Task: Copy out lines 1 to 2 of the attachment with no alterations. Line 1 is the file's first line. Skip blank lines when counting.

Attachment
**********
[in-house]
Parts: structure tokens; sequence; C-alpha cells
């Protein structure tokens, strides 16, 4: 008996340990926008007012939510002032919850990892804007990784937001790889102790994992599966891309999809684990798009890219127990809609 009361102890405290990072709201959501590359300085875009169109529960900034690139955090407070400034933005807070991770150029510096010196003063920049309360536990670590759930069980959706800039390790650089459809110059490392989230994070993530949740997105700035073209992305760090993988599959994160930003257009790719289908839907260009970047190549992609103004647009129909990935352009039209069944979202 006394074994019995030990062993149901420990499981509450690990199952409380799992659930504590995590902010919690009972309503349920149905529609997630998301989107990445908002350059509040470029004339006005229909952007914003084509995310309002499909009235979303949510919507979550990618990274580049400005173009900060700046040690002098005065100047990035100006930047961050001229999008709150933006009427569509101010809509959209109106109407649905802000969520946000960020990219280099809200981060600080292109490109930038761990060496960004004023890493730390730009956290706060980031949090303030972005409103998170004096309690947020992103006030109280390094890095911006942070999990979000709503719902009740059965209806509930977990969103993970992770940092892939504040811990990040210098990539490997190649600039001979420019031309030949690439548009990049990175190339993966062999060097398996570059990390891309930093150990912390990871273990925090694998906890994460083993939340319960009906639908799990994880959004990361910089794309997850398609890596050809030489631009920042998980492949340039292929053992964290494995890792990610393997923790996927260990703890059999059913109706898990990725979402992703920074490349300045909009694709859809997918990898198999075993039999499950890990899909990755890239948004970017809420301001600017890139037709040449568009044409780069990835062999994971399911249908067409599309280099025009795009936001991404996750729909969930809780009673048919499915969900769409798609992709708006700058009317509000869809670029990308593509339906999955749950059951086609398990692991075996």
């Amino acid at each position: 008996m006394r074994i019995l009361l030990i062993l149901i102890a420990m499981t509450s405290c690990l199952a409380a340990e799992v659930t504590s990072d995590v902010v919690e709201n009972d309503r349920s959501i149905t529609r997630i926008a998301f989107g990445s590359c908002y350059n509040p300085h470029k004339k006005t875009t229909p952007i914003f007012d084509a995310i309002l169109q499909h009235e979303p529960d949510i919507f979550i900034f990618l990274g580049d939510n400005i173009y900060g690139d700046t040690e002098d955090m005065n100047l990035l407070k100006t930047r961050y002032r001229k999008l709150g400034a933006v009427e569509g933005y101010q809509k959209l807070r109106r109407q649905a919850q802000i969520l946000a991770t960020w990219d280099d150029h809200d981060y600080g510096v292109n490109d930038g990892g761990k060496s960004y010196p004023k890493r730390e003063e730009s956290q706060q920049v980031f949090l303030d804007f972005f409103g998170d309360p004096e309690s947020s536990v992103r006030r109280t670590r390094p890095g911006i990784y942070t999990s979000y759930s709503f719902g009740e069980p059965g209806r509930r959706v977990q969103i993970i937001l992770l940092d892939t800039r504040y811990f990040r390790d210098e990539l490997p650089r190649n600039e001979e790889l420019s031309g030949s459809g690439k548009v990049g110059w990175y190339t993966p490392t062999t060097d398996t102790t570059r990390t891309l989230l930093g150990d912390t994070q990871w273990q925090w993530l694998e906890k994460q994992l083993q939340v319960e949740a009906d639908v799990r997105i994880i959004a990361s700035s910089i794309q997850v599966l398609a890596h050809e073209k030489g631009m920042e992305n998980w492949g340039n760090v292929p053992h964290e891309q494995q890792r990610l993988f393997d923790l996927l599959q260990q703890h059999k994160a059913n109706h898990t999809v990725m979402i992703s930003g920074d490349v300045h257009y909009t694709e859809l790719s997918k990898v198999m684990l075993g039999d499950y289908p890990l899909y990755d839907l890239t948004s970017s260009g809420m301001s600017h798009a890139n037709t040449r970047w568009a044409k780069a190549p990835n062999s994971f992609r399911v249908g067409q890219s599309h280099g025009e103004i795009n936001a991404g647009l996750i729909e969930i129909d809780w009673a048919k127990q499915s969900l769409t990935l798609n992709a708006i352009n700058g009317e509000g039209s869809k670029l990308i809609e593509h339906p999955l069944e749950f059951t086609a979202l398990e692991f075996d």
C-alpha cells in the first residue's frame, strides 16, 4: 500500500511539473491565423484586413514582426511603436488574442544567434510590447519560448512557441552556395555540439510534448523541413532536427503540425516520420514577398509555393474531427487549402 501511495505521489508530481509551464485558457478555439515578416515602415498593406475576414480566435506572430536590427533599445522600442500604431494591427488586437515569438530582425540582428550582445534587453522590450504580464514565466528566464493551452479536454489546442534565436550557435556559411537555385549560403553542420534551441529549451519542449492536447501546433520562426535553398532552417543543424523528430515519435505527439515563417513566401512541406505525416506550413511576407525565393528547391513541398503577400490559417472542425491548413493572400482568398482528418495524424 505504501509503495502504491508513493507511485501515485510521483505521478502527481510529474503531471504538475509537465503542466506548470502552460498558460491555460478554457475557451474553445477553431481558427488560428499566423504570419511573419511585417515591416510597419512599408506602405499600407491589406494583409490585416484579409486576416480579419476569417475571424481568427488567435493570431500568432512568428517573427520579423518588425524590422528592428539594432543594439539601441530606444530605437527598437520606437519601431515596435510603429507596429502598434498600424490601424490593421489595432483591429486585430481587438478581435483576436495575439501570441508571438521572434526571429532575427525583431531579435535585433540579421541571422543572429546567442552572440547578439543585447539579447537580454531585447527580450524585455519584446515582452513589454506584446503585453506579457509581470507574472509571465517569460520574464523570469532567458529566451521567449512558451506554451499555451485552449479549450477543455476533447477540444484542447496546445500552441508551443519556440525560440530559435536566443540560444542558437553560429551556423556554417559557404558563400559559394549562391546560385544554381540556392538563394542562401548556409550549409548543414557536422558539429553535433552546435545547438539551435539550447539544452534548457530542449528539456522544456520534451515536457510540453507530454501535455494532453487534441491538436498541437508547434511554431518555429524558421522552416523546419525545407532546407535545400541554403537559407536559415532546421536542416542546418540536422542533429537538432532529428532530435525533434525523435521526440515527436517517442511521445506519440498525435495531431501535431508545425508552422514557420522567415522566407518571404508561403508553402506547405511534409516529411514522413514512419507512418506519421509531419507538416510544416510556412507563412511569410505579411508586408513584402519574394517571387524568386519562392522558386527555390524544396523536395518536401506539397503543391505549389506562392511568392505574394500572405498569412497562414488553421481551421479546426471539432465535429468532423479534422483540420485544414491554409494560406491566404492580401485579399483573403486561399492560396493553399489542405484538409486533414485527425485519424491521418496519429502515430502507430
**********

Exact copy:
[in-house]
Parts: structure tokens; sequence; C-alpha cells